• Team USA also won 13 gold medals, breaking the previous record of 10, achieved by the U.S. in 2012.
  • Michelle Carter set an American indoor record to win the shot put at 66 feet, 3 ¾ inches (20.21m); the first U.S. woman to win the shot at WIC.
  • UO alum Matthew Centrowitz claimed the first men’s 1,500-meter gold medal ever by a U.S. runner at WIC.
  • Ashton Eaton became the first man to ever win three straight golds in the heptathlon at the WIC.
  • Jenn Suhr and Sandi Morris gave the U.S. a 1-2 finish in the women’s pole vault for only the second time in WIC history.
  • Brittney Reese won her third straight WIC long jump title, raising her total global championship gold count to nine.
  • Nia Ali joined Lolo Jones as the only two American women to win successive 60m hurdle titles at World Indoors.
  • Trayvon Bromell (20 years, 252 days) became the youngest man to ever win gold in the 60m at the WIC.
  • Vashti Cunningham (18 years, 62 days) became the youngest American ever to medal at World Indoors and the youngest woman to win the high jump at WIC.


The final word belongs to IAAF President Sebastian Coe.

“During the past four days, we have experienced indoor athletics at its finest at the IAAF World Indoor Championships Portland 2016,” he said. “Top-class entertainment, innovatively presented with light and sound effects, from the introduction of the athletes in the stadium to the medal ceremonies in the heart of the city center.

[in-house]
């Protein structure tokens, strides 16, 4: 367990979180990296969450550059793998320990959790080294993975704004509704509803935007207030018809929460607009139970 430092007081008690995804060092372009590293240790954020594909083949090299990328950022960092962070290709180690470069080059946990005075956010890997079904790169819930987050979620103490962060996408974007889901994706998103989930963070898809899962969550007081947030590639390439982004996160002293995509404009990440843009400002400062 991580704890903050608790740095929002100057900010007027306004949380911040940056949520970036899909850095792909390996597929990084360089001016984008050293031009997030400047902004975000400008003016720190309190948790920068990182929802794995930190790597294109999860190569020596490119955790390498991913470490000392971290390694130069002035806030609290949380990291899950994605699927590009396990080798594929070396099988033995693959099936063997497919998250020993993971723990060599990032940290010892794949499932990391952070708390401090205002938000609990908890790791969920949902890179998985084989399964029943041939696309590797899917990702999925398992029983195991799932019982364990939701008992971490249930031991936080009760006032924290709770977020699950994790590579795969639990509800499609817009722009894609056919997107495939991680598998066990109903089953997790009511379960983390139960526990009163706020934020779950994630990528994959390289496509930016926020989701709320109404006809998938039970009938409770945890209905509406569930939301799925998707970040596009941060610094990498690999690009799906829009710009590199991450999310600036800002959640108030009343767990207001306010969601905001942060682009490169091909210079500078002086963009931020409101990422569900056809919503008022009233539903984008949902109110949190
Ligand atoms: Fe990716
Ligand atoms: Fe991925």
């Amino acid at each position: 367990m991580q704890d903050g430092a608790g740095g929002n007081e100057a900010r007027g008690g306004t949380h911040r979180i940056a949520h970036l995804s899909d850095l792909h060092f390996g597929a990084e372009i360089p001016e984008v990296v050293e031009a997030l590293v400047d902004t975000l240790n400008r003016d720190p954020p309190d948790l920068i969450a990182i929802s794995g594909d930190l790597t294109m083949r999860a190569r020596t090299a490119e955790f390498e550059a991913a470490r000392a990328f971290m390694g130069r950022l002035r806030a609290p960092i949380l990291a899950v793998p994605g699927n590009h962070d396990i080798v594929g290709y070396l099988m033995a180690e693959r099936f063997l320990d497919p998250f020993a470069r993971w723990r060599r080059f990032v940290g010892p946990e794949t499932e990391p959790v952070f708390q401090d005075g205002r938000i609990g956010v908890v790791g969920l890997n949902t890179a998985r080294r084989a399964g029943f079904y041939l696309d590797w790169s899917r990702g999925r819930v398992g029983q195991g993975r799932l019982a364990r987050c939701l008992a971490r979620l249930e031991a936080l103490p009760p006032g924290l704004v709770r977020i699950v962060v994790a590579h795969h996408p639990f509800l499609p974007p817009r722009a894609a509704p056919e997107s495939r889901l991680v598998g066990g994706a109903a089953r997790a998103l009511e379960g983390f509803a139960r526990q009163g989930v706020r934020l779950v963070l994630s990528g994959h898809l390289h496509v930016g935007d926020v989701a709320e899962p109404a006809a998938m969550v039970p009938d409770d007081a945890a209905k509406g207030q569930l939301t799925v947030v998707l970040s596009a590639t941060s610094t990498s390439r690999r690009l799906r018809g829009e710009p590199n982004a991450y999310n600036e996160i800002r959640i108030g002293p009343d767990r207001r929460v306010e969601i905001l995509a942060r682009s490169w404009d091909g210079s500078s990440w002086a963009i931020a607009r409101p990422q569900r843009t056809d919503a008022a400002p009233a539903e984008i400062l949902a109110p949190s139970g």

“We were thrilled by some outstanding performances. The four action-packed days produced 10 world-leading marks, with two championship, seven area and more than 40 national records set in the Oregon Convention Center.”

“Indoor athletics offers an intimate experience for sports fans who are separated by no more than a few feet from the athletes in competition. The capacity crowds this week have shown that indoor athletics delivers a great show when well packaged.”



TrackTown USA

Tracktown Welcomes the World

BEIJING – The IAAF’s crown jewel of track and field, the World Championships, will be held in the United States for the first time in 2021.

In a special vote at its meetings in Beijing, the 27-member IAAF Council awarded the 2021 World Championships to the United States and the state of Oregon. USA Track & Field, the national governing body for the sport in this country, the City of Eugene and local organizing committee TrackTown USA will host the meet at the University of Oregon’s historic Hayward Field.

It marks the first time in the 33-year history of the IAAF World Championships that it will be contested on U.S. soil. The 2019 IAAF World Championships were awarded to Doha, Qatar, last November in a close vote that saw the U.S. bid garner significant attention and support.

IAAF President Lamine Diack announced the decision Thursday in Beijing.

“We are humbled by the bold leadership shown by the IAAF Council,” TrackTown USA President Vin Lananna said. “We are thrilled to be able to welcome the world in 2021. We want to thank the IAAF for their decision, and we also want to thank the people of Oregon for their unwavering support. In hosting this meet at historic Hayward Field, on the beautiful University of Oregon campus, we believe we can ignite a spark that will leave a lasting legacy for track and field for generations to come.”